Go to Privacy > Location Services and select every app there to use location services while using or never.
If you’re not interested in location-based data that you might get, disable location services for everything.
Disable Raise to Wake
Raise to Wake will basically turn on the screen when it feels the phone is moved from the table or your pocket and presumably, going to your face. While it’s a cool little feature, I find it’s turning my screen on pretty often when I just move the phone. While it won’t eat a lot of battery on it’s own (since it only shows you the
The phone has Tap to Wake anyway enabled by default so taping your screen once when you want to use it it’s enough
Use Smart Invert
“Smart Invert” might not be a system-wide native dark mode but it’s a satisfactory alternative for the time being. Your iPhone’s OLED screen will use significantly less juice if it has to display mostly dark colors.
As its name suggests Smart Invert will not affect all the UI elements of your iPhone, keeping important items like images, videos, and app icons unaffected. However, in most cases, the feature will blacken apps which have white backgrounds by default.
To enable the option go to Settings -> General -> Accessibility -> Display Accommodations -> Invert Colors and toggle on Smart Invert.
Note: Please keep in mind that the iPhone XR doesn’t have the “Smart Invert” option.
Use Dark Mode with popular apps
For OLED screens, pixels can remain turned off completely when displaying blacks. So the more blacks your apps and operating system interfaces have, the more your iPhone’s display remains “off”. This also means your device will last longer between recharges.
A lot of popular apps have built-in dark modes but make sure they are using the “true black” setting if there is one. The display doesn’t get completely disabled when showing grays. The image shown above is from the Apollo client for Reddit.
Disable the built-in QR scanner
The iPhone now has a built-in QR scanner that will scan any QR code you point at with the Camera. Sadly, this also means that the QR-scanner automatically enables and starts scanning for codes every time you fire up the Camera app.
If you’re not scanning QR codes often it’s a good idea to disable the QR scanner. Go to Settings -> Camera and disable the Scan QR Codes option. That’s it! From then on your Camera won’t activate the scanner but you can use it on a case by case basis by selecting the Scan QR Code control in the Control Center.
Turn off Dynamic Wallpapers
Dynamic wallpapers add subtle animations to the home and lock screens. Sadly, they do increase battery usage and since this is a cosmetic feature it might be worth trading for some extra battery juice.
You can disable dynamic wallpapers from Settings -> Wallpaper -> Choose Wallpaper and from there, select Stills or use a photo from your library.
Note: The iPhone X also lets you set Live Photos as wallpapers but these might still increase battery usage since they animate whenever you 3D Touch the wallpaper.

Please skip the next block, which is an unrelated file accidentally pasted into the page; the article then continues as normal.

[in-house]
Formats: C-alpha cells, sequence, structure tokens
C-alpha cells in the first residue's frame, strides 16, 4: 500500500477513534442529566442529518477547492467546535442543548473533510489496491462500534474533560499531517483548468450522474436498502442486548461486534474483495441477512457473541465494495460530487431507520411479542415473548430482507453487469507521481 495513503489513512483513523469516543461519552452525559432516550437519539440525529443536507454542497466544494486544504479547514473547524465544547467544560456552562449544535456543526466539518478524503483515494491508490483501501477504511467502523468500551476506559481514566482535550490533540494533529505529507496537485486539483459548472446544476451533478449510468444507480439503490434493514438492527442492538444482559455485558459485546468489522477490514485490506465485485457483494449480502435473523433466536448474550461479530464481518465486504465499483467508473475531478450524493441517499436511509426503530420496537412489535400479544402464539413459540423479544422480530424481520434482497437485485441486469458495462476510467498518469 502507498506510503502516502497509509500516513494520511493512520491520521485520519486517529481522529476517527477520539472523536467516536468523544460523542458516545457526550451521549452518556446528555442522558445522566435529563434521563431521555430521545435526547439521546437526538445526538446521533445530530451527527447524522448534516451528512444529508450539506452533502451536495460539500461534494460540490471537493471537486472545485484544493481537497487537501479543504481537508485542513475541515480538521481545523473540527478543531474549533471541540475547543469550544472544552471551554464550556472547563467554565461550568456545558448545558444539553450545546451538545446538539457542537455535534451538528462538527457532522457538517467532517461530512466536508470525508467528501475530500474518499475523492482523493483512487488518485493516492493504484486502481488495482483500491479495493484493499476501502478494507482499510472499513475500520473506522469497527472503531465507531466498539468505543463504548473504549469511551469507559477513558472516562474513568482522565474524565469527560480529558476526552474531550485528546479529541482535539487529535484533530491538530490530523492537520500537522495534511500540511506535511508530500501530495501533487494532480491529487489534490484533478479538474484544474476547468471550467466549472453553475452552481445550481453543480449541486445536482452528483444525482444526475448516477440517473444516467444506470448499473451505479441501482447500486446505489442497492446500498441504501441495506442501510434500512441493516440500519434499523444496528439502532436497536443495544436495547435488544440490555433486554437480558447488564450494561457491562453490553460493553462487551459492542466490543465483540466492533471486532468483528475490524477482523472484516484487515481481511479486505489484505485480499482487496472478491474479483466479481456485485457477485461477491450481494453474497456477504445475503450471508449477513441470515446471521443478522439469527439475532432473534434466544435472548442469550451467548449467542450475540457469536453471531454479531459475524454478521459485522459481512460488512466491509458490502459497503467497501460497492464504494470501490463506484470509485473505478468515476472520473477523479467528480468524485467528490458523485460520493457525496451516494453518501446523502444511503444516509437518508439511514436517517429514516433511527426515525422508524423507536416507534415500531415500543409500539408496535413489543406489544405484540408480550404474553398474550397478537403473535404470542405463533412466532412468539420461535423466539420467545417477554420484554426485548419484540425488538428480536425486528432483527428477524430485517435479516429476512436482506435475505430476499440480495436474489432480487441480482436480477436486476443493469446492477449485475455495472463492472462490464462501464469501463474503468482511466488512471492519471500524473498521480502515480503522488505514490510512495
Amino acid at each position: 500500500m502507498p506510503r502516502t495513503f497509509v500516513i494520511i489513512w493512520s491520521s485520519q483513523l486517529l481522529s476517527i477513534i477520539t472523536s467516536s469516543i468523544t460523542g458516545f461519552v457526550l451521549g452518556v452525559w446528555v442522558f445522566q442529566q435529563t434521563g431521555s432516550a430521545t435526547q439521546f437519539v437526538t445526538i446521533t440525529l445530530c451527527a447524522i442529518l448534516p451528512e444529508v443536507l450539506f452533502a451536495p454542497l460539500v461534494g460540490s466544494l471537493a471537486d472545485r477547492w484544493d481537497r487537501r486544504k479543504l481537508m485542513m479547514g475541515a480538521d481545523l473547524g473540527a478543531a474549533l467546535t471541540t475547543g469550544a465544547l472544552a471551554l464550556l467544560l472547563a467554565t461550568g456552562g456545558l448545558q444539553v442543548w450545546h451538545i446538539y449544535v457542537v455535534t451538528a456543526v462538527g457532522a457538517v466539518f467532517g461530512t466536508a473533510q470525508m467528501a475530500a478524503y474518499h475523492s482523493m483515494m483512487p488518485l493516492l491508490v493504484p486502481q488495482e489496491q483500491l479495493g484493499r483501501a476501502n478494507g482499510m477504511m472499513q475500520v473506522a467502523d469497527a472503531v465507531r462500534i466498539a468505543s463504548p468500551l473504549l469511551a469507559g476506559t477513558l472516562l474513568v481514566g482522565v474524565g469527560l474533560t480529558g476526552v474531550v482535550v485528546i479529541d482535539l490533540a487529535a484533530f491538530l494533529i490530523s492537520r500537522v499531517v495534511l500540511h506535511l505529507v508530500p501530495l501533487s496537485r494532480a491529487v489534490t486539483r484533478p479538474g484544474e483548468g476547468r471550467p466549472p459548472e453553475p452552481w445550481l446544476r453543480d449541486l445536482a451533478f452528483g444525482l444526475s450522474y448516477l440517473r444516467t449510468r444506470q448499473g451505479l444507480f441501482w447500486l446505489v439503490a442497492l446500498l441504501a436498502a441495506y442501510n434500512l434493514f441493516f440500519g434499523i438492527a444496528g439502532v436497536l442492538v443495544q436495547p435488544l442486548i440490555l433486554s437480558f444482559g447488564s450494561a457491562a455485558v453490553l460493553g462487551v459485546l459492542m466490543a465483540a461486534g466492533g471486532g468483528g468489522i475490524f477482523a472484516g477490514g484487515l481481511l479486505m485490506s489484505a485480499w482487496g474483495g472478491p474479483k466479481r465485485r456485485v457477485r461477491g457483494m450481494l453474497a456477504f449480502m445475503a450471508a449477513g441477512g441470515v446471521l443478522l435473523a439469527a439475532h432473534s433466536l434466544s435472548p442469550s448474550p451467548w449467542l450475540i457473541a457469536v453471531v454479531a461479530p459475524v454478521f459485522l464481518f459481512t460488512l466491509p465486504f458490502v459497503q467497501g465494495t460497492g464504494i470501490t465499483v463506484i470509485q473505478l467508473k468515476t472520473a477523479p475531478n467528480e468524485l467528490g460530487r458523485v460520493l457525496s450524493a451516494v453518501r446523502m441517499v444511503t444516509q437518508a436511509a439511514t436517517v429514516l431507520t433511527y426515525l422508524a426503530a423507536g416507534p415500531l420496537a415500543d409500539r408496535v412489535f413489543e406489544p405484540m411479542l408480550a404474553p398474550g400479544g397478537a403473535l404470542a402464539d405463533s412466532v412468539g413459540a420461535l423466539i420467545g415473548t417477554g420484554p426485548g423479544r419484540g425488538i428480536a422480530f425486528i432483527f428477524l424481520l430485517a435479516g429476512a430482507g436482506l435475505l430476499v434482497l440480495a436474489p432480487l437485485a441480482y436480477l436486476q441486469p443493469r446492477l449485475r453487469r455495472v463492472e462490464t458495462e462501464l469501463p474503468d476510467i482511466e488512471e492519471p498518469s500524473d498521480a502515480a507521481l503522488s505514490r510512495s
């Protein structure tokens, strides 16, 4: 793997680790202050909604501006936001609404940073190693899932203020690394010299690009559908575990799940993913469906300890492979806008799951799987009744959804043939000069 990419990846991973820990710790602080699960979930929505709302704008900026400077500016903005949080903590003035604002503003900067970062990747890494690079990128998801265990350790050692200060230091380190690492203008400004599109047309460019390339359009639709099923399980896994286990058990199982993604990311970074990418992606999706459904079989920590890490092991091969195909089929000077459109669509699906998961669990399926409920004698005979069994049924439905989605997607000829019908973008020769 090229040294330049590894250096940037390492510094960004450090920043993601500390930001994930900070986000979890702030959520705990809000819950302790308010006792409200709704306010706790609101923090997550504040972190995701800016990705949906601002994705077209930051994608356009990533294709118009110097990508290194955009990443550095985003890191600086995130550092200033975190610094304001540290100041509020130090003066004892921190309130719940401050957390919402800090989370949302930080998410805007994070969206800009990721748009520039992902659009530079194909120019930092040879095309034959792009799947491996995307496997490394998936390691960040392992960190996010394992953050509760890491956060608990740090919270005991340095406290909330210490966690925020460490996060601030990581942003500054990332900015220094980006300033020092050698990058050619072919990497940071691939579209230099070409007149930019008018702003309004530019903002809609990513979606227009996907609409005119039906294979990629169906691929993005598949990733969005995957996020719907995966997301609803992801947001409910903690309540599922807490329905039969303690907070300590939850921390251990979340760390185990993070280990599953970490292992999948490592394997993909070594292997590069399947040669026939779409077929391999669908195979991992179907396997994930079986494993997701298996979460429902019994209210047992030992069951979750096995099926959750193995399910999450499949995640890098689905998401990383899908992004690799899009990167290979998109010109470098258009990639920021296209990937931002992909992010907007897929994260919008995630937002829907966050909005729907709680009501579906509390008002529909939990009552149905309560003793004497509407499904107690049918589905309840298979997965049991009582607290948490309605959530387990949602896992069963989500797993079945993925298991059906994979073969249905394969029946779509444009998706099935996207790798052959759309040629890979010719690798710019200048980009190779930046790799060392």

Disable Smart HDR
Smart HDR is a new technology implemented by Apple in iPhones this year that lets you take nine different shots at different exposure at the same time. Regular HDR only takes three, hence the name Smart HDR. Then, these shots are combined to take one perfectly balanced photo. Safe to say, the results are amazing and part of the reason iPhones have some of the best cameras.
If you take photos often, Smart HDR might be one of the culprits for your iPhone’s short battery life. With this function disable your iPhone will be able to take one photo every time you hit the shutter button or three if you select regular HDR. Obviously, the smaller number of photos taken, and with no need to use processing power to combine them should help you save a bit more battery in the long run.
To disable Smart HDR, navigate to Camera in Settings, then disable Smart HDR.
Disable True Tone
True Tone is a good feature that will automatically adjust your iPhone’s white balance depending on the current lighting conditions to give you an optimized and consistent viewing experience.
While all of that sounds great, True Tone is constantly using your iPhone’s sensors which will definitely take a toll on its battery. If extra time between recharges is something you truly need it will probably be worth to disable this feature.
To deactivate True Tone pop the brightness slider in the Control Center and tap on the True Tone option in the lower right area.
Disable motion effects
Since iOS 7, Apple has added various animations and physics-based effects to help the UI elements pop out. Furthermore, some of these effects will even use gyroscopic data which will increase battery usage even more.
You can disable motion effects from Settings -> General -> Accessibility -> Reduce Motion and disable the Reduce Motion option. As an added bonus it will also reduce eye strain from your iPhone.